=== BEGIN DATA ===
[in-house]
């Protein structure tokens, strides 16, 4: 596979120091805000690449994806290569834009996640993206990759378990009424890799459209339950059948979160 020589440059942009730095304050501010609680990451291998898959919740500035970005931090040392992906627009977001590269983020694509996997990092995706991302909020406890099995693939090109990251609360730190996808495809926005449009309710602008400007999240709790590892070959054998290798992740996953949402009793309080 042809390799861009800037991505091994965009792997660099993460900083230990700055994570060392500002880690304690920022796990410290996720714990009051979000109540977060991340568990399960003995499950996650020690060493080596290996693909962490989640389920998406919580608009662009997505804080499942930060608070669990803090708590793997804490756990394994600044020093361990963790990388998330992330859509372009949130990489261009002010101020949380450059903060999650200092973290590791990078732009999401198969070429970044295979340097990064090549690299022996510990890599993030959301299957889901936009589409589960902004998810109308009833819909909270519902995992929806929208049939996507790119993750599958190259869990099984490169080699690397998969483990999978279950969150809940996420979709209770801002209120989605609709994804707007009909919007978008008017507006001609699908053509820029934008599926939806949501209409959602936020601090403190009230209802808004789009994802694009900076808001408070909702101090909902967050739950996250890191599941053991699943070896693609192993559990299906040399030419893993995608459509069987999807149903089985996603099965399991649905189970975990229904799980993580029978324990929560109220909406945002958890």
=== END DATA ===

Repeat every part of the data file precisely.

[in-house]
């Protein structure tokens, strides 16, 4: 596979120091805000690449994806290569834009996640993206990759378990009424890799459209339950059948979160 020589440059942009730095304050501010609680990451291998898959919740500035970005931090040392992906627009977001590269983020694509996997990092995706991302909020406890099995693939090109990251609360730190996808495809926005449009309710602008400007999240709790590892070959054998290798992740996953949402009793309080 042809390799861009800037991505091994965009792997660099993460900083230990700055994570060392500002880690304690920022796990410290996720714990009051979000109540977060991340568990399960003995499950996650020690060493080596290996693909962490989640389920998406919580608009662009997505804080499942930060608070669990803090708590793997804490756990394994600044020093361990963790990388998330992330859509372009949130990489261009002010101020949380450059903060999650200092973290590791990078732009999401198969070429970044295979340097990064090549690299022996510990890599993030959301299957889901936009589409589960902004998810109308009833819909909270519902995992929806929208049939996507790119993750599958190259869990099984490169080699690397998969483990999978279950969150809940996420979709209770801002209120989605609709994804707007009909919007978008008017507006001609699908053509820029934008599926939806949501209409959602936020601090403190009230209802808004789009994802694009900076808001408070909702101090909902967050739950996250890191599941053991699943070896693609192993559990299906040399030419893993995608459509069987999807149903089985996603099965399991649905189970975990229904799980993580029978324990929560109220909406945002958890």